search multiple dictionaries efficiently?

Duncan Booth duncan.booth at invalid.invalid
Wed Jan 18 03:57:40 EST 2006

George Sakkis wrote:

> It's not the *most* efficient way because value is looked up twice if
> it is contained in the dictionary; if you absolutely need it to be as
> efficient as possible and can't figure it out on your own, ask again
> and someone will help you out.
How do you *know* it is not the *most* efficient way? Have you tried timing 
different ways of approaching this problem and found that looking up the 
value twice is slow?

I've tried timing dictionary lookups in the past, and the three obvious 
solutions roughly come out as follows:

try/except is fastest when the value is in the dictionary, but it is a 
*lot* slower if the exception gets thrown. If missing values are a very 
rare occurrence this might be a good way to do it, but usually the code 
doesn't read as well so its best to avoid. [0.26/4.11]

Test with the 'in' operator and then retrieving the value is the fastest 
solution when the value isn't in the dictionary (it only does a single 
lookup then), and is still fast when it is. [0.36/0.2]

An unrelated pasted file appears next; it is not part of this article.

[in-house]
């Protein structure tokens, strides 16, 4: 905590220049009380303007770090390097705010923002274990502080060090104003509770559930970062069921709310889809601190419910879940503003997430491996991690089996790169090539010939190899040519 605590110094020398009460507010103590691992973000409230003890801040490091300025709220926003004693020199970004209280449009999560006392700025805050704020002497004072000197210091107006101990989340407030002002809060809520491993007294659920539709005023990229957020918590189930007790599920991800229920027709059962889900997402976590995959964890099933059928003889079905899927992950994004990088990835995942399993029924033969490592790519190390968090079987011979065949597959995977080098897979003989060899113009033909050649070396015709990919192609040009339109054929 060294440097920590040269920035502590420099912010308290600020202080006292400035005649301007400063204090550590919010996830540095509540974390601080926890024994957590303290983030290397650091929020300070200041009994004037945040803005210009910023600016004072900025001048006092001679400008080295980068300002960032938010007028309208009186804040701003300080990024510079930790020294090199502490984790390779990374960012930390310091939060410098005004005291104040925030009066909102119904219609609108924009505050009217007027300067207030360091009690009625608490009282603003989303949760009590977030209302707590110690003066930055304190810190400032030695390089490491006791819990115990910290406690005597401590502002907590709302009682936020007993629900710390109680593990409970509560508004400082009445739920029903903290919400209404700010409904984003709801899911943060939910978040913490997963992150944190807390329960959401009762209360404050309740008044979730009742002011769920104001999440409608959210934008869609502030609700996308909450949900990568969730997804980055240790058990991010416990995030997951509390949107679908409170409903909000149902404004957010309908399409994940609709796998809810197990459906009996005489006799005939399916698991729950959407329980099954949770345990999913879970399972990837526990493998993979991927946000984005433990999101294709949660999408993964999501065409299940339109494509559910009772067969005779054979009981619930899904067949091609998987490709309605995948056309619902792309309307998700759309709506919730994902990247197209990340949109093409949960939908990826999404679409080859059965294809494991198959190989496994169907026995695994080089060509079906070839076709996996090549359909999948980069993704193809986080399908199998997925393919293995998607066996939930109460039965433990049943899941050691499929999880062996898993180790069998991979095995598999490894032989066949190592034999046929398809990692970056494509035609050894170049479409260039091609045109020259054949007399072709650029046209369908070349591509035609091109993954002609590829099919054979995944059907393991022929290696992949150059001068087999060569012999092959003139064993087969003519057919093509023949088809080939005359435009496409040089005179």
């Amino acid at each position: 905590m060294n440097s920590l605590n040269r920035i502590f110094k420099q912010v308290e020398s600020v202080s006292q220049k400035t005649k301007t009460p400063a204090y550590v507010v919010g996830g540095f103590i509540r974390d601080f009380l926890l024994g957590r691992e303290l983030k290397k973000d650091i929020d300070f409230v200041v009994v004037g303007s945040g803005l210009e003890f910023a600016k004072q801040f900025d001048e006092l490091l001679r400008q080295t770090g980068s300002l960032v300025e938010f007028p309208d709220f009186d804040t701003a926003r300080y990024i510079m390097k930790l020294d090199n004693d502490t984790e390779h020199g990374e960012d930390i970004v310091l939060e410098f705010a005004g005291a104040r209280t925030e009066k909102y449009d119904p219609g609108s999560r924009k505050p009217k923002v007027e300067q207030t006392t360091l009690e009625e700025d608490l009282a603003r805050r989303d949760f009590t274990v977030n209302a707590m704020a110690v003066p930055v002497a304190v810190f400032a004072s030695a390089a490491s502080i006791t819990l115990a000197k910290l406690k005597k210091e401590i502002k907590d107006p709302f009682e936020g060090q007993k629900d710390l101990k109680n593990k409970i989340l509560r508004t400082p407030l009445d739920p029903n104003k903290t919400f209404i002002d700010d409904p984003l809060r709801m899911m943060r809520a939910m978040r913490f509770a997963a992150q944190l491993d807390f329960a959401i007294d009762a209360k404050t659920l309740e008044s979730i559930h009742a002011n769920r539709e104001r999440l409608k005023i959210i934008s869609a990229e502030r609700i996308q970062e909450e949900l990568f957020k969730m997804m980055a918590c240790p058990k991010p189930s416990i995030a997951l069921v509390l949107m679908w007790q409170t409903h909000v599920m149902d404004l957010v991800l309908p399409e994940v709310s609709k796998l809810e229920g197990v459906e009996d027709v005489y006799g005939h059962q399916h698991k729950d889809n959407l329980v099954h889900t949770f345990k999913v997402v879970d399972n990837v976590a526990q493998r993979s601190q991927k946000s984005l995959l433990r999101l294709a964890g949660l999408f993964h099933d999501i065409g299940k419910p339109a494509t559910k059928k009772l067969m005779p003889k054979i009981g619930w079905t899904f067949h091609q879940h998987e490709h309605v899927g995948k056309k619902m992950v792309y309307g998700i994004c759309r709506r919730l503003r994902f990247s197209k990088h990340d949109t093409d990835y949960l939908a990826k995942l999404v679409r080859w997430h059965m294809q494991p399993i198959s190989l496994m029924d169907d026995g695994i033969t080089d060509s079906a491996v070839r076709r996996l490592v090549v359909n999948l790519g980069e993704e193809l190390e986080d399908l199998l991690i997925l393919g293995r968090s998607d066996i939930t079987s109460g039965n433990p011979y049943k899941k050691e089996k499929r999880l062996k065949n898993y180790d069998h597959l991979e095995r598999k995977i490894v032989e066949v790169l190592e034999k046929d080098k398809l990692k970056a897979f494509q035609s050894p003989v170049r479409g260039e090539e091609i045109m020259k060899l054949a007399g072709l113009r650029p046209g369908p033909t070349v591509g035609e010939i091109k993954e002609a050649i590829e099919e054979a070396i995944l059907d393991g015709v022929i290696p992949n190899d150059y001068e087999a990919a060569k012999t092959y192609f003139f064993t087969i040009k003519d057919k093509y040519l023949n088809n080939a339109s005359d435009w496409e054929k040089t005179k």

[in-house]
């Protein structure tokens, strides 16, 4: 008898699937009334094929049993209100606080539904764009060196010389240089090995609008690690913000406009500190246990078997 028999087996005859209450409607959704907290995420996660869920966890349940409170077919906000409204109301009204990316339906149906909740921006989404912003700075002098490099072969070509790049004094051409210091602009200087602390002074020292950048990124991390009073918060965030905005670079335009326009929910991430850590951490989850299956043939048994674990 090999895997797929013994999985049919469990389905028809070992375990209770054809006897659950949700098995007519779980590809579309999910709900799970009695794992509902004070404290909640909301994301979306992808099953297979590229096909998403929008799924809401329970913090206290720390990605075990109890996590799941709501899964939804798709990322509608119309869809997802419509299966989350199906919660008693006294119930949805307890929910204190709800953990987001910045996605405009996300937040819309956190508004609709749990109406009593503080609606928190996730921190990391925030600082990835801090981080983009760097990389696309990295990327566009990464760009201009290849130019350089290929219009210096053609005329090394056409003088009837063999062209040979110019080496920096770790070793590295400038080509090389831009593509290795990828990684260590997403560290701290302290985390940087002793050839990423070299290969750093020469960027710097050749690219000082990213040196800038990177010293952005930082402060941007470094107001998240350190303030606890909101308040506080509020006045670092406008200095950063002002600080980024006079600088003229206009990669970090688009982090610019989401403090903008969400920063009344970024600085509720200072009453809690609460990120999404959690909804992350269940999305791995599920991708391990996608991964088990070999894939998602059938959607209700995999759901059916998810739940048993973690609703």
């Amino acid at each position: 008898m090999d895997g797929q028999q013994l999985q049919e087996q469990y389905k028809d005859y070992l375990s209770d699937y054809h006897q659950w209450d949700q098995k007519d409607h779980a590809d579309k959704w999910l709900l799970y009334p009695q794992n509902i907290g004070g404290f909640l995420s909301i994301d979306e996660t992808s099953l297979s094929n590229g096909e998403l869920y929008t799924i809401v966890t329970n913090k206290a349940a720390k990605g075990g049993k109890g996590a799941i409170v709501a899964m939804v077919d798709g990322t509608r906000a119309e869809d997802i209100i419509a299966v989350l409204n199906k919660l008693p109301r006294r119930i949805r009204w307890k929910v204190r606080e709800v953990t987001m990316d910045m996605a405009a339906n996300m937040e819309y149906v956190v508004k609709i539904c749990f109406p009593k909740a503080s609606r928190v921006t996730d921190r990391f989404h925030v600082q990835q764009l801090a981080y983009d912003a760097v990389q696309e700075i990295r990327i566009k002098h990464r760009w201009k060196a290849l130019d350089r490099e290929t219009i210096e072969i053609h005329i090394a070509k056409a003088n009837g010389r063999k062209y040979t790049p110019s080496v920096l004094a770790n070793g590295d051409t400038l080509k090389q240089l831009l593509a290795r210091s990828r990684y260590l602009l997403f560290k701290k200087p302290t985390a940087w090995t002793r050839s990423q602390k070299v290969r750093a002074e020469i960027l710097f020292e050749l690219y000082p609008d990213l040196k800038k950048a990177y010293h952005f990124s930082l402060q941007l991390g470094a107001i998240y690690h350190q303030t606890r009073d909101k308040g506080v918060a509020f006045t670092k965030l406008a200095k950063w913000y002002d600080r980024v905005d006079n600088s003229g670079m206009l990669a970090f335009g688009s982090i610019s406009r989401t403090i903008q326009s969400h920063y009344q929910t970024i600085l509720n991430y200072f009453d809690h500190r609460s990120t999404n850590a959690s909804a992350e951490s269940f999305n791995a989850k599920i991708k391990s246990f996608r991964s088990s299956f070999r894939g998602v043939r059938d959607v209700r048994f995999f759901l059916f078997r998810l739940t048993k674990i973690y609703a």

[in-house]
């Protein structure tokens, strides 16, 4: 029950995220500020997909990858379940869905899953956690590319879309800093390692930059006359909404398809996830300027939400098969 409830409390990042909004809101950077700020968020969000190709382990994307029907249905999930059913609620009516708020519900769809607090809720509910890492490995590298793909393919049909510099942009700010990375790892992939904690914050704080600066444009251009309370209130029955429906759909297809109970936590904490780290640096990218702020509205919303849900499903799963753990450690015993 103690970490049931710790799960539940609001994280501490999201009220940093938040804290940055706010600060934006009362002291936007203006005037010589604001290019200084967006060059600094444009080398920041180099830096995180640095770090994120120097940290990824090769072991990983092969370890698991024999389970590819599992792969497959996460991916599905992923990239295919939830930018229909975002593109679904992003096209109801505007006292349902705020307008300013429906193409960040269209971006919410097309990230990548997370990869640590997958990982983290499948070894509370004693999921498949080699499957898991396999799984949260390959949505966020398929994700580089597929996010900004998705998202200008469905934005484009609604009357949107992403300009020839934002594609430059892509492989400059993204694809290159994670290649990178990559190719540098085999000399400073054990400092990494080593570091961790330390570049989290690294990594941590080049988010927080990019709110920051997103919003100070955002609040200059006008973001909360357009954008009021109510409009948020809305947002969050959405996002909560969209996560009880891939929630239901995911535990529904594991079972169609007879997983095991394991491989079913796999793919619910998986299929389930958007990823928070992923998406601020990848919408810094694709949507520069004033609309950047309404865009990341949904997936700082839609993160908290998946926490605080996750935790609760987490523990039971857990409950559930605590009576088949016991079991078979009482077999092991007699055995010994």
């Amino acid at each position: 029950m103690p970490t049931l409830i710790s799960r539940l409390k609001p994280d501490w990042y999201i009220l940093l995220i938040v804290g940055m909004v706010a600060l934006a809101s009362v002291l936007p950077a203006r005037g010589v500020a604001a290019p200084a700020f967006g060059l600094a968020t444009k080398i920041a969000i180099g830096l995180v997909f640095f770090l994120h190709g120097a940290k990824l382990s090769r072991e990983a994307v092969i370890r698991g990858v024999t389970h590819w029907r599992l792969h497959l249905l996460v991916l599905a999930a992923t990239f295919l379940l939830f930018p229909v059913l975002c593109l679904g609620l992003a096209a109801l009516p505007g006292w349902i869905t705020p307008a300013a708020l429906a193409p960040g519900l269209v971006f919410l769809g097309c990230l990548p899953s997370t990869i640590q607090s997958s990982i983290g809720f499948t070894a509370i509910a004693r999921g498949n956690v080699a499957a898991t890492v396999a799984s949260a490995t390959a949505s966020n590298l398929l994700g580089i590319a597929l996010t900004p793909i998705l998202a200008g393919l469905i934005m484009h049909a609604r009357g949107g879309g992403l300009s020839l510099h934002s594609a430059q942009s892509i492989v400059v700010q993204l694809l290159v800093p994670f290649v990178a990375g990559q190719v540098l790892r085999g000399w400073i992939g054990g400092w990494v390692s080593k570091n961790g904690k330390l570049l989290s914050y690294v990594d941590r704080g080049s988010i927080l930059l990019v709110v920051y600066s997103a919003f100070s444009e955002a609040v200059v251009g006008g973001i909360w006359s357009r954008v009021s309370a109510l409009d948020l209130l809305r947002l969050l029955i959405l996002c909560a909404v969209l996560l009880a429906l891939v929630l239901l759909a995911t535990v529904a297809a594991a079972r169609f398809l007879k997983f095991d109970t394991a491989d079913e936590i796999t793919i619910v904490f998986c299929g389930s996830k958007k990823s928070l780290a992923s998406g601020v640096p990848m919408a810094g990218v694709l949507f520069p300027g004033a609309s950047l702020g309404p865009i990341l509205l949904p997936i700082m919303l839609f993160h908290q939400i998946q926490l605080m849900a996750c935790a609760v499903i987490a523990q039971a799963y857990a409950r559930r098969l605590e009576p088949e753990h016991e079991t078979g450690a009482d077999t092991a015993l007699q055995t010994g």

Using the get method of the dictionary with a default value to be retrieved 
if the key is not present is slower than using the 'in' operator in all 
cases (it does beat try/except when an exception is thrown) [0.49/0.54]

The numbers above are the times produced in each case for a key present/key 
missing using a simple test with

Part of the reason, BTW, that calling d.get(key,default) is slow is that is 
also requires two dictionary lookups: one to find the get method and then 
another to access the key in the dictionary, plus it has other overheads (a 
method call) which test&get avoids.

These figures could of course be invalidated if the actual use is too far 
from the simple string lookup I tried. For example if the key has a slow 
hash function saving the second lookup would be worthwhile.

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